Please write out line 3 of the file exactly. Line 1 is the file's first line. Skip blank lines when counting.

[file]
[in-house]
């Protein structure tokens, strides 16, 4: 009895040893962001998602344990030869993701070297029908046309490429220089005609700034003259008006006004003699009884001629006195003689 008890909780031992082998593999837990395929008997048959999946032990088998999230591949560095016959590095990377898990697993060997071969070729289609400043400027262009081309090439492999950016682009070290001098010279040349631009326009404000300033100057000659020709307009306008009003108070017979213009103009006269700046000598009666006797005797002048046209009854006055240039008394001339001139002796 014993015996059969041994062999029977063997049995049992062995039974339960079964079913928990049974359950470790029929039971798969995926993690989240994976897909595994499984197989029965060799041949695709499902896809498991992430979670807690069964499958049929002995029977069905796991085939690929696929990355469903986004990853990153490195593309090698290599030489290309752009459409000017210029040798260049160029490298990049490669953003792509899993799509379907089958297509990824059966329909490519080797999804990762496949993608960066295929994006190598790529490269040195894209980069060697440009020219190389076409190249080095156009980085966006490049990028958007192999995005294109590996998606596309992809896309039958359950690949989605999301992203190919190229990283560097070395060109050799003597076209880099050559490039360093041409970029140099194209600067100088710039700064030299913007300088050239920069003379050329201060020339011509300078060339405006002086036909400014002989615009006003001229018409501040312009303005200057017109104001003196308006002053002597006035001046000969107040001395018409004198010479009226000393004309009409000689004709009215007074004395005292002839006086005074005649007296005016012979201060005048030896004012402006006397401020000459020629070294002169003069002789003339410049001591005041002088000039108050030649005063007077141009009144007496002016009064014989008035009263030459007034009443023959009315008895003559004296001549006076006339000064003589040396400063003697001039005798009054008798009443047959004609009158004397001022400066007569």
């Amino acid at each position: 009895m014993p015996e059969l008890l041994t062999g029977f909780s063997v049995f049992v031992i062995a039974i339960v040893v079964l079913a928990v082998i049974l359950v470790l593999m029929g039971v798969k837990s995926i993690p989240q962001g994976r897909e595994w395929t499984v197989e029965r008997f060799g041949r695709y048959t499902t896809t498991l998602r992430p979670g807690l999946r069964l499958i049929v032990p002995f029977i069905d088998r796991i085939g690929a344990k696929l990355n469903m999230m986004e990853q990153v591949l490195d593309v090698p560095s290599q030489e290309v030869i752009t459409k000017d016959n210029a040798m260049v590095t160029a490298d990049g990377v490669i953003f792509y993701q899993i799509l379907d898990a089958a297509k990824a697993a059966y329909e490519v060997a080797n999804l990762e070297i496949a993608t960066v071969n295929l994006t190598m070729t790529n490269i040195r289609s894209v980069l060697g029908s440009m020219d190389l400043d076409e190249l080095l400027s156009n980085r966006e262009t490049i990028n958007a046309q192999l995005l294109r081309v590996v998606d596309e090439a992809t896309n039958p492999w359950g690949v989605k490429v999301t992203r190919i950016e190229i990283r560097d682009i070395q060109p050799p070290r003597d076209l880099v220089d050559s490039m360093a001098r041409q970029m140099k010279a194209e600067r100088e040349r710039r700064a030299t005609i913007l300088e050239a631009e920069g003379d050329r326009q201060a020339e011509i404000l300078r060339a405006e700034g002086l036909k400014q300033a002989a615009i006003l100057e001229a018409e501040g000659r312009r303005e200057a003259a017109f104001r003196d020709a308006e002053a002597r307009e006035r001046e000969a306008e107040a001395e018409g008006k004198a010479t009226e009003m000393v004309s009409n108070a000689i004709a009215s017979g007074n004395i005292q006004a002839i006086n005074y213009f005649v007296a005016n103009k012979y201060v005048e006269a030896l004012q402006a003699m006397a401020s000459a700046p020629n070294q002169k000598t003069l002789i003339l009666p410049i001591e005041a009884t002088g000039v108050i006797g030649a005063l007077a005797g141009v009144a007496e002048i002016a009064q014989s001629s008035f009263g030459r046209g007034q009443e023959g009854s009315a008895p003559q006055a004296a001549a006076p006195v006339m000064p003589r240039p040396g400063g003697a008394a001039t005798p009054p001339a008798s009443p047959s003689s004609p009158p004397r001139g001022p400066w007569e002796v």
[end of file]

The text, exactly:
């Amino acid at each position: 009895m014993p015996e059969l008890l041994t062999g029977f909780s063997v049995f049992v031992i062995a039974i339960v040893v079964l079913a928990v082998i049974l359950v470790l593999m029929g039971v798969k837990s995926i993690p989240q962001g994976r897909e595994w395929t499984v197989e029965r008997f060799g041949r695709y048959t499902t896809t498991l998602r992430p979670g807690l999946r069964l499958i049929v032990p002995f029977i069905d088998r796991i085939g690929a344990k696929l990355n469903m999230m986004e990853q990153v591949l490195d593309v090698p560095s290599q030489e290309v030869i752009t459409k000017d016959n210029a040798m260049v590095t160029a490298d990049g990377v490669i953003f792509y993701q899993i799509l379907d898990a089958a297509k990824a697993a059966y329909e490519v060997a080797n999804l990762e070297i496949a993608t960066v071969n295929l994006t190598m070729t790529n490269i040195r289609s894209v980069l060697g029908s440009m020219d190389l400043d076409e190249l080095l400027s156009n980085r966006e262009t490049i990028n958007a046309q192999l995005l294109r081309v590996v998606d596309e090439a992809t896309n039958p492999w359950g690949v989605k490429v999301t992203r190919i950016e190229i990283r560097d682009i070395q060109p050799p070290r003597d076209l880099v220089d050559s490039m360093a001098r041409q970029m140099k010279a194209e600067r100088e040349r710039r700064a030299t005609i913007l300088e050239a631009e920069g003379d050329r326009q201060a020339e011509i404000l300078r060339a405006e700034g002086l036909k400014q300033a002989a615009i006003l100057e001229a018409e501040g000659r312009r303005e200057a003259a017109f104001r003196d020709a308006e002053a002597r307009e006035r001046e000969a306008e107040a001395e018409g008006k004198a010479t009226e009003m000393v004309s009409n108070a000689i004709a009215s017979g007074n004395i005292q006004a002839i006086n005074y213009f005649v007296a005016n103009k012979y201060v005048e006269a030896l004012q402006a003699m006397a401020s000459a700046p020629n070294q002169k000598t003069l002789i003339l009666p410049i001591e005041a009884t002088g000039v108050i006797g030649a005063l007077a005797g141009v009144a007496e002048i002016a009064q014989s001629s008035f009263g030459r046209g007034q009443e023959g009854s009315a008895p003559q006055a004296a001549a006076p006195v006339m000064p003589r240039p040396g400063g003697a008394a001039t005798p009054p001339a008798s009443p047959s003689s004609p009158p004397r001139g001022p400066w007569e002796v």